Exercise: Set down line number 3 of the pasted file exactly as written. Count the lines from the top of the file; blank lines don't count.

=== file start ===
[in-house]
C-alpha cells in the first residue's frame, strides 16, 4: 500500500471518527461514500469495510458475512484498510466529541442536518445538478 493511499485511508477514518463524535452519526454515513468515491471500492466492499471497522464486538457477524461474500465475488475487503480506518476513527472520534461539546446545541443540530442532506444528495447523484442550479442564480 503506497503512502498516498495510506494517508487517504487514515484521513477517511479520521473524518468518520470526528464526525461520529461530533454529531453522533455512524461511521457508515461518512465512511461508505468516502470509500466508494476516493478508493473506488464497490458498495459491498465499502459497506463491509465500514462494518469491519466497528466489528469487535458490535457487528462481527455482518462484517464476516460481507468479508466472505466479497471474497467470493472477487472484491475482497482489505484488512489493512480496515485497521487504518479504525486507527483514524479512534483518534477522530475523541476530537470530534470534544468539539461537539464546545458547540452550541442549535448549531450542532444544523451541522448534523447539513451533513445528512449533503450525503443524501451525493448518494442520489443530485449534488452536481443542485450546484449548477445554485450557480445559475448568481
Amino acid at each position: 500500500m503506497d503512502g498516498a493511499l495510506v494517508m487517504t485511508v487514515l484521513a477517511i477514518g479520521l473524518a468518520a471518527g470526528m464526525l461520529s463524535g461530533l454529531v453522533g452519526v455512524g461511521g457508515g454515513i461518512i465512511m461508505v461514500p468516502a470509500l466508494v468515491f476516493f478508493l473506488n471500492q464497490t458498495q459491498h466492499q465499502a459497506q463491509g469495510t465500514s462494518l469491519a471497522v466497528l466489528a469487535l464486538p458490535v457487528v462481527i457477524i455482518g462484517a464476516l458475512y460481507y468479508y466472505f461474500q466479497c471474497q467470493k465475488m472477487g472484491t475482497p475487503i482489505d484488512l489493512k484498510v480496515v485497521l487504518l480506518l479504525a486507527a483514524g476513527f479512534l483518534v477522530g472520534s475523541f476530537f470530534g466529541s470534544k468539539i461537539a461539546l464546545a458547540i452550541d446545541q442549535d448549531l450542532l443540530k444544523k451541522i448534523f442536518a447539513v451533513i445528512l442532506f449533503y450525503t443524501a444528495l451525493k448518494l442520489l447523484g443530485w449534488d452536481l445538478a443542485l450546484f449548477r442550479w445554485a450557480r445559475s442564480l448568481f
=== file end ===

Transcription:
Amino acid at each position: 500500500m503506497d503512502g498516498a493511499l495510506v494517508m487517504t485511508v487514515l484521513a477517511i477514518g479520521l473524518a468518520a471518527g470526528m464526525l461520529s463524535g461530533l454529531v453522533g452519526v455512524g461511521g457508515g454515513i461518512i465512511m461508505v461514500p468516502a470509500l466508494v468515491f476516493f478508493l473506488n471500492q464497490t458498495q459491498h466492499q465499502a459497506q463491509g469495510t465500514s462494518l469491519a471497522v466497528l466489528a469487535l464486538p458490535v457487528v462481527i457477524i455482518g462484517a464476516l458475512y460481507y468479508y466472505f461474500q466479497c471474497q467470493k465475488m472477487g472484491t475482497p475487503i482489505d484488512l489493512k484498510v480496515v485497521l487504518l480506518l479504525a486507527a483514524g476513527f479512534l483518534v477522530g472520534s475523541f476530537f470530534g466529541s470534544k468539539i461537539a461539546l464546545a458547540i452550541d446545541q442549535d448549531l450542532l443540530k444544523k451541522i448534523f442536518a447539513v451533513i445528512l442532506f449533503y450525503t443524501a444528495l451525493k448518494l442520489l447523484g443530485w449534488d452536481l445538478a443542485l450546484f449548477r442550479w445554485a450557480r445559475s442564480l448568481f